Going beyond the usual occasional relief campaigns, an Austrian Muslim charity is launching a new worldwide drive to help meet the long-term needs of underprivileged communities in world countries via waqf-based projects.
"Our aid campaign is based on comprehensive studies from major institutions to know the needs of target communities," Ergon Blejec, president of the charity Motherhood and Childhood Society, told IslamOnline.net.
The aim of the project, the first of its kind to be undertaken by a Muslim charity in Europe, is to provide a sustainable support for the underprivileged, especially in South East Asian countries.
"As of early next year, we will be inviting donations for a project to build housing units and shops for needy families in small villages in Thailand and Sri Lanka," he said.
"The shops would help as a sustainable source of income."
Blejec said they were inspired by the tragic, destructive tsunami that devastated areas in several Asian countries nearly three years ago.
"Many Austrian Muslims who wanted to help people in hard-hit areas like Indonesia failed to find Muslim channels for their donations," he recalled.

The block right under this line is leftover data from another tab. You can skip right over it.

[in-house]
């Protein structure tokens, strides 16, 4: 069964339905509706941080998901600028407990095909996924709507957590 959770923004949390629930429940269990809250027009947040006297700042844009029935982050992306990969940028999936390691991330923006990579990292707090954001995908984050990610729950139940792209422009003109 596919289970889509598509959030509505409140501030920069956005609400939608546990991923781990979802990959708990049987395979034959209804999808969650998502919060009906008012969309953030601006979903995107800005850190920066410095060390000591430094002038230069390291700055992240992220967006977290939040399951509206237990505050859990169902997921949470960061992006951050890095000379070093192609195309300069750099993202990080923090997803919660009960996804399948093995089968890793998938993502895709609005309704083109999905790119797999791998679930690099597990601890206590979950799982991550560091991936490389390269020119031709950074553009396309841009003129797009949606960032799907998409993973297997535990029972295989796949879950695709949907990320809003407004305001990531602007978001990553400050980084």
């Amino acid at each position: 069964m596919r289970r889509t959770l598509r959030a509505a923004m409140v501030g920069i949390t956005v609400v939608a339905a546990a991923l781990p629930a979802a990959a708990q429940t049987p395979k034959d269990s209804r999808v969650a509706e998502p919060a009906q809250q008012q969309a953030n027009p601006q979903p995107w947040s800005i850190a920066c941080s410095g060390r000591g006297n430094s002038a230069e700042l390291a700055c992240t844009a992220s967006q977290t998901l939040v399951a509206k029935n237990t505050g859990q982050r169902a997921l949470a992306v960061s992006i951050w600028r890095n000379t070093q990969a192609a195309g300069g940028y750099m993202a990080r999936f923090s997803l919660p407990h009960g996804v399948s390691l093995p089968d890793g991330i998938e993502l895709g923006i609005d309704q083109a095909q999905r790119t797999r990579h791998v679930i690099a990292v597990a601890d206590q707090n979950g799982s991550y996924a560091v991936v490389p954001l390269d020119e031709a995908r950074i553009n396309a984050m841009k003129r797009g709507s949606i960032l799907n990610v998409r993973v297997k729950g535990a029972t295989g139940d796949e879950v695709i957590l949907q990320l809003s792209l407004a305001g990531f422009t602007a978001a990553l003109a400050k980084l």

"At that time, we realized that many charities give priority for people in Iraq and Palestine, while no aid was being provided for communities in other parts of the world."
Besides countries of Southeast Asia, the program will help Muslims in poverty-stricken African countries, such as Tanzania and Niger.
Blejec pointed out that while initially targeting Muslims, the services offered would be all-inclusive.
They will offer support for any disadvantaged group, particularly women and children, in any place in the world regardless religious or ethnic backgrounds.
Blejec believes that the waqf-based initiative has the potential to help in many low-income areas of the world.
"In countries like Myanmar or Thailand…building a compound to shelter 10 families would only cost nearly 50.000 euros," he explained.
"A well that can provide water for an entire village can be drilled for a merger of 500 euros," added, asserting that Muslims in Europe can easily foot such bills.
Blejec asserted that the waqf-based projects will go hand in hand with other charity activities like iftar packages during Ramadan and orphans aid.
Austrian Muslims, estimated at nearly half a million, make up some 6 percent of the European country's eight-million population.
Officially acknowledged under the "Islam Law" issued by Emperor Franz Joseph in 1912, Islam is considered the second religion in the country after Catholic Christianity.